Regions Financial Corp. fell 8.4 percent to $6.49 after the bank said it would move as much as $400 million in loans to non- performing status in the fourth quarter.
Monster Beverage Corp. (MNST) slid 5.6 percent to $43.19. The company was removed from the Conviction Buy list at Goldman Sachs Group Inc. The shares tumbled 14 percent yesterday after its energy drinks have been cited in the deaths of five people in the past year, according to incident reports that doctors and companies submit to the U.S. Food and Drug Administration.
Apple Inc. (AAPL) slid 1.5 percent to $624.81, after surging 4 percent yesterday. The company is taking the wraps off a smaller iPad today, betting that a less expensive version of its tablet computer will help the company fend off competitors including Microsoft Corp., Amazon.com Inc. and Google Inc.
Apple, the most valuable company, will unveil the iPad at an event that starts today at 10 a.m. local time in San Jose, California, people with knowledge of the matter have said. The device will have a 7.85-inch screen diagonally, compared with the 9.7-inch screen of the current iPad, said the people, who asked not to be identified because the computer isn’t public.
Facebook Inc. (FB) rose 1.7 percent to $19.65 ahead of its earnings report. The company is set to post another quarter of slowing revenue growth after struggling to wring money from advertisers seeking to connect with users of mobile devices.
Coach Inc. (COH) surged 4.7 percent to $56.70. The largest U.S. luxury handbag maker reported fiscal first-quarter profit that exceeded analysts’ estimates as it kept expenses for acquisitions and e-commerce from increasing too quickly.
Yahoo! Inc. (YHOO) rose 5 percent to $16.55. New Chief Executive Officer Marissa Mayer outlined her turnaround strategy for the biggest U.S. Web portal, emphasizing mobile technology and personalized services.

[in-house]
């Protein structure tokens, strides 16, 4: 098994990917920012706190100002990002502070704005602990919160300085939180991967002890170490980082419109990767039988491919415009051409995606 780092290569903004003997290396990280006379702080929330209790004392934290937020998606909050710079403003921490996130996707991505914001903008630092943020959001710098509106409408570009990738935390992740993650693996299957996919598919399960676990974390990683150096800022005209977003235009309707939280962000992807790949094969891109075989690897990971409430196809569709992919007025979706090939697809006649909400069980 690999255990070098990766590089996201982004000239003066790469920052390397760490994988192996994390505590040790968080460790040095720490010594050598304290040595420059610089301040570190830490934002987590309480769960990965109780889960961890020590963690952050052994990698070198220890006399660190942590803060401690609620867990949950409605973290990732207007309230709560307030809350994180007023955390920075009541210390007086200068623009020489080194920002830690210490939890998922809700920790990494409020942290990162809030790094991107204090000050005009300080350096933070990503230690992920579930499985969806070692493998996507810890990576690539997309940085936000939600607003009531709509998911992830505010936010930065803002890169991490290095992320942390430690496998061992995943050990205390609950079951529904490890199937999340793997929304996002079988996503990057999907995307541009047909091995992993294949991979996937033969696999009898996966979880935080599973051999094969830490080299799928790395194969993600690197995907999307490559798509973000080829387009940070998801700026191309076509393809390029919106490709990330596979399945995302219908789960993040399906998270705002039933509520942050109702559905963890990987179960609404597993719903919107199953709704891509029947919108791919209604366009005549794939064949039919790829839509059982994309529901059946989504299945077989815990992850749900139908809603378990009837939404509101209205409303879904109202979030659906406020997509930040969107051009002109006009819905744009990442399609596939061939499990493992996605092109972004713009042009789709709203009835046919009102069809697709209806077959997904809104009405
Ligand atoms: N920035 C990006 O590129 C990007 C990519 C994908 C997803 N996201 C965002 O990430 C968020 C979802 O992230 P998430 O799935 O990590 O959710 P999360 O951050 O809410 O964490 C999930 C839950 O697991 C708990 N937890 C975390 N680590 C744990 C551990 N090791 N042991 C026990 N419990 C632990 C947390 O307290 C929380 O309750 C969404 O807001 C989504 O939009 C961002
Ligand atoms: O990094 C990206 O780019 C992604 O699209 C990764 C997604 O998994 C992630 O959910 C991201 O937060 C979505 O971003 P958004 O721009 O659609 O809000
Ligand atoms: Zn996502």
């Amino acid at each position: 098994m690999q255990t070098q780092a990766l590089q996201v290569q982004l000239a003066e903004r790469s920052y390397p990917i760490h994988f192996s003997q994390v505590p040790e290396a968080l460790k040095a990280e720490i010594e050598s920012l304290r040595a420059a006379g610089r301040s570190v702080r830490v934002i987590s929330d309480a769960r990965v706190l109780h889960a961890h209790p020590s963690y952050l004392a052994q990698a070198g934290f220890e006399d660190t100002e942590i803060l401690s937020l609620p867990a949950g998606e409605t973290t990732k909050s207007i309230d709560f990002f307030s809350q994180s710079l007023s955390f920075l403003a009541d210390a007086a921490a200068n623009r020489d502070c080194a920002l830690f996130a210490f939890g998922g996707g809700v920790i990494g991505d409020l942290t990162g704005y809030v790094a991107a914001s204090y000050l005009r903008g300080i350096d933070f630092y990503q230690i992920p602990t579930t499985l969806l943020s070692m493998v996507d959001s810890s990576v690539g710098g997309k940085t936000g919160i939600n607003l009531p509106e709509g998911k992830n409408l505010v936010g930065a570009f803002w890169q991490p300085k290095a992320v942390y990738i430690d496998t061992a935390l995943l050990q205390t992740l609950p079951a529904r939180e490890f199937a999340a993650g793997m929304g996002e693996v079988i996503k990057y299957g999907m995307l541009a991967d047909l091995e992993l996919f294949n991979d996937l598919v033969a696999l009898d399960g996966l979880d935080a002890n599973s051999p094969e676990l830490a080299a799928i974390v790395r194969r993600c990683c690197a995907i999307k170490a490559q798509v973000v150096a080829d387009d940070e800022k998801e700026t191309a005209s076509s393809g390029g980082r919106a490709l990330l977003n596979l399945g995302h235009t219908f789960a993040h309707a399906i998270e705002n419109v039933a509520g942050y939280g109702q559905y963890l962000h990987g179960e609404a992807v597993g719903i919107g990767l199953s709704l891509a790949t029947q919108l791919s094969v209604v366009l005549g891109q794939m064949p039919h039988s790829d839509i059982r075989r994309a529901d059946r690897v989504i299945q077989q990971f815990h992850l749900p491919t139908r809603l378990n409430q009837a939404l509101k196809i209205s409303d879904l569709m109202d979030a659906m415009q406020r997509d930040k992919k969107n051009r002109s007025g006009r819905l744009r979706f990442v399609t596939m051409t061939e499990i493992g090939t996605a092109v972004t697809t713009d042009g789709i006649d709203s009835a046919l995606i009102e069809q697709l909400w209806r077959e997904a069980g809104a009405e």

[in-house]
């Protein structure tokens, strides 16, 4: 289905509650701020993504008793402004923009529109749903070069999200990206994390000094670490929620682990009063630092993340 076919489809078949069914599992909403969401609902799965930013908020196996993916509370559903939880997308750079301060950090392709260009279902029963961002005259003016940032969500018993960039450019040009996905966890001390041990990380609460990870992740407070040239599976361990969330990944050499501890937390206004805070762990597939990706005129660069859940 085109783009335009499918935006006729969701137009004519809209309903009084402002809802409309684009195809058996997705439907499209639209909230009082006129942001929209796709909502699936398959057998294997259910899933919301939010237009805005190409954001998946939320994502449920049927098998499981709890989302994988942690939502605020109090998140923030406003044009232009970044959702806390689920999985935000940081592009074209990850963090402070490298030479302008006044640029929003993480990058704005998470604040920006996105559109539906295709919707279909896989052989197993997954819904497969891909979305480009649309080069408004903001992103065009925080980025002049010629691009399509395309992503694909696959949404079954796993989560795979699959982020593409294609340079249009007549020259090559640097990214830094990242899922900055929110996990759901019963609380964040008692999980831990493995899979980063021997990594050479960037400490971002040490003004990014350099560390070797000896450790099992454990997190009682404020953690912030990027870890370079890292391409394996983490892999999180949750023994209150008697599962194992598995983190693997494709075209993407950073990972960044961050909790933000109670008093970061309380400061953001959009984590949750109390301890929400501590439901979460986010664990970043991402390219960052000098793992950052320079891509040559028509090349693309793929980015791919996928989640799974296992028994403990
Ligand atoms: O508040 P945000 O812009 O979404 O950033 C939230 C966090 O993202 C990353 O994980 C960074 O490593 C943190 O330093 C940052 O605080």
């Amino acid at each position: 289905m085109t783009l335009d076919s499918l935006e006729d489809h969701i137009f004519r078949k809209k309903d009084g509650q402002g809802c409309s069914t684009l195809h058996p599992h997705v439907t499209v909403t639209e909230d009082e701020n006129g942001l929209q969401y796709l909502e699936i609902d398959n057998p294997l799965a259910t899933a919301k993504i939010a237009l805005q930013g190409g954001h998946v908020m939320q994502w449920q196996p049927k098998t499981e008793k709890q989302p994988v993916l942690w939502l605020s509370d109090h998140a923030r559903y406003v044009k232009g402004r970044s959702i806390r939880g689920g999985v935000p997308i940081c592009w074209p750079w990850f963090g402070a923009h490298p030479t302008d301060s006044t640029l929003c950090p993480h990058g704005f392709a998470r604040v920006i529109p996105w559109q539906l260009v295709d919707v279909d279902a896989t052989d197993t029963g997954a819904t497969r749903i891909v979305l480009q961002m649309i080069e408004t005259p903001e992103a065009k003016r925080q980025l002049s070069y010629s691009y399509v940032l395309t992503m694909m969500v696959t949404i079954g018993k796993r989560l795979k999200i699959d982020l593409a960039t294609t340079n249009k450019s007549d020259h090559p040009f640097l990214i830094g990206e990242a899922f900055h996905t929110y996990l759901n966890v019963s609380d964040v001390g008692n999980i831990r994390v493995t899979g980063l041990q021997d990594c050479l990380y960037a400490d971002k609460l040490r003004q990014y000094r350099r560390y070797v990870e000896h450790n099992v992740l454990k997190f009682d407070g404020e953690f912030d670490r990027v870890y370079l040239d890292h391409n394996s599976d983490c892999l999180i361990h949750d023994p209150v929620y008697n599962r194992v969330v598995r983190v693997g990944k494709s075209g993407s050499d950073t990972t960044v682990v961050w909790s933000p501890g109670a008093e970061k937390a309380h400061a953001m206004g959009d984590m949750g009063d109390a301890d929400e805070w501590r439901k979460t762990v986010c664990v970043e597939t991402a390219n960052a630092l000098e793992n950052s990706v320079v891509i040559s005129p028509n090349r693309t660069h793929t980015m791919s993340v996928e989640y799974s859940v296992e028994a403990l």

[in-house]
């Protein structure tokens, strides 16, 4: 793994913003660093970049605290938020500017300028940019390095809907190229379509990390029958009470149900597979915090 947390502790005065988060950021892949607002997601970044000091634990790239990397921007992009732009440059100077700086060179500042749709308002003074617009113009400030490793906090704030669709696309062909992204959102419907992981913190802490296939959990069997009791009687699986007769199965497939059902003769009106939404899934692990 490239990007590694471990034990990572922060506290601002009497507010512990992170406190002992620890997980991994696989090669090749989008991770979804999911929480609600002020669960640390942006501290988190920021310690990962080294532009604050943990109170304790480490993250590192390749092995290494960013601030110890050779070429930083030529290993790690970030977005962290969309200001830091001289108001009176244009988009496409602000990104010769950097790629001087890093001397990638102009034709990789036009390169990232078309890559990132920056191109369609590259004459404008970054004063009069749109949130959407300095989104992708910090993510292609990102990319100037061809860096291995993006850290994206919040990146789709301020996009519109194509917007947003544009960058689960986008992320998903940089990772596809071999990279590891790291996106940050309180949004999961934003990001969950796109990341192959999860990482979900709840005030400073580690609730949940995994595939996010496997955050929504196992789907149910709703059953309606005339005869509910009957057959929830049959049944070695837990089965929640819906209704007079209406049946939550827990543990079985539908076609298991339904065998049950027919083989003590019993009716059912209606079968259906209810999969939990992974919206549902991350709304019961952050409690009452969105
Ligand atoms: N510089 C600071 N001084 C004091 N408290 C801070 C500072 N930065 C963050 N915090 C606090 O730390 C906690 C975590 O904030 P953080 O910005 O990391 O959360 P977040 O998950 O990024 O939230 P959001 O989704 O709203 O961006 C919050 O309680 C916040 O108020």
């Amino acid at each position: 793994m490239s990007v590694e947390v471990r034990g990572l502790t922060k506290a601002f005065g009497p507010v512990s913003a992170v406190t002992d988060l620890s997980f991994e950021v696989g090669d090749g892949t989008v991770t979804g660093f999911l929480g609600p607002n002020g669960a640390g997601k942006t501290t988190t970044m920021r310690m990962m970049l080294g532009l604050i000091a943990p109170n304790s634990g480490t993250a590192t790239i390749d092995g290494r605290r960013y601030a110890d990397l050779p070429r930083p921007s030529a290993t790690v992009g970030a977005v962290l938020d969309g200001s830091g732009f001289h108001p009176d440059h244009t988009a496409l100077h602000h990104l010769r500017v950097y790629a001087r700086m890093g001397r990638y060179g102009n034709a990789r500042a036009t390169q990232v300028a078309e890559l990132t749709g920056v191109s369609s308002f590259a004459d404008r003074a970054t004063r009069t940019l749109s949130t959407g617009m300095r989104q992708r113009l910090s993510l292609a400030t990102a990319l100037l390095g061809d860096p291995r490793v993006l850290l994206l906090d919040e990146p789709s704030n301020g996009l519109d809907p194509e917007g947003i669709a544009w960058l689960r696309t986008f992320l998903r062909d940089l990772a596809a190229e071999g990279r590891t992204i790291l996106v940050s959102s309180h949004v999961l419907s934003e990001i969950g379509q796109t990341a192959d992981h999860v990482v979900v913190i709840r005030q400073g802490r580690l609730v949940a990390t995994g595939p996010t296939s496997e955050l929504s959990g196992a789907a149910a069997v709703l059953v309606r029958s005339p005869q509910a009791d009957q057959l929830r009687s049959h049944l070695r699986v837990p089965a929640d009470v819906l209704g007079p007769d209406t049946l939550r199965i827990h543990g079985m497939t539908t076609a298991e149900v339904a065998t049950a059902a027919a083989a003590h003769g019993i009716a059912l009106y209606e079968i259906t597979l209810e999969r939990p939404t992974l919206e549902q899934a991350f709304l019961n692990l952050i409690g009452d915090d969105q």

United Parcel Service Inc. (UPS), which is considered an economic bellwether, rose 2.7 percent to $73.47. It reduced the top end of its 2012 profit forecast after posting third-quarter earnings that matched analysts’ estimates, buoyed by a gain in U.S. package volumes and international exports.
Federal Reserve Chairman Ben S. Bernanke is trying to inject a little of the exuberance his predecessor Alan Greenspan called “irrational” into markets for everything from stocks to housing. Bernanke, who is seeking to spur the economy with a third round of so-called quantitative easing, has said his stimulus works by lowering borrowing costs and encouraging investors to seek higher-yielding assets.
Boosting home and equity prices through bond buying will encourage consumers and businesses to spend more, according to Bernanke.
Since these are the same assets that plummeted during the financial crisis after reaching record highs, “is there some risk you could start a new bubble and repeat the whole cycle? I suppose there is,” said Robert Shiller, the Yale University professor who forecast the end of the Internet boom in his book, “Irrational Exuberance,” which was published in March 2000, the month the Nasdaq Composite Index peaked before crashing 78 percent.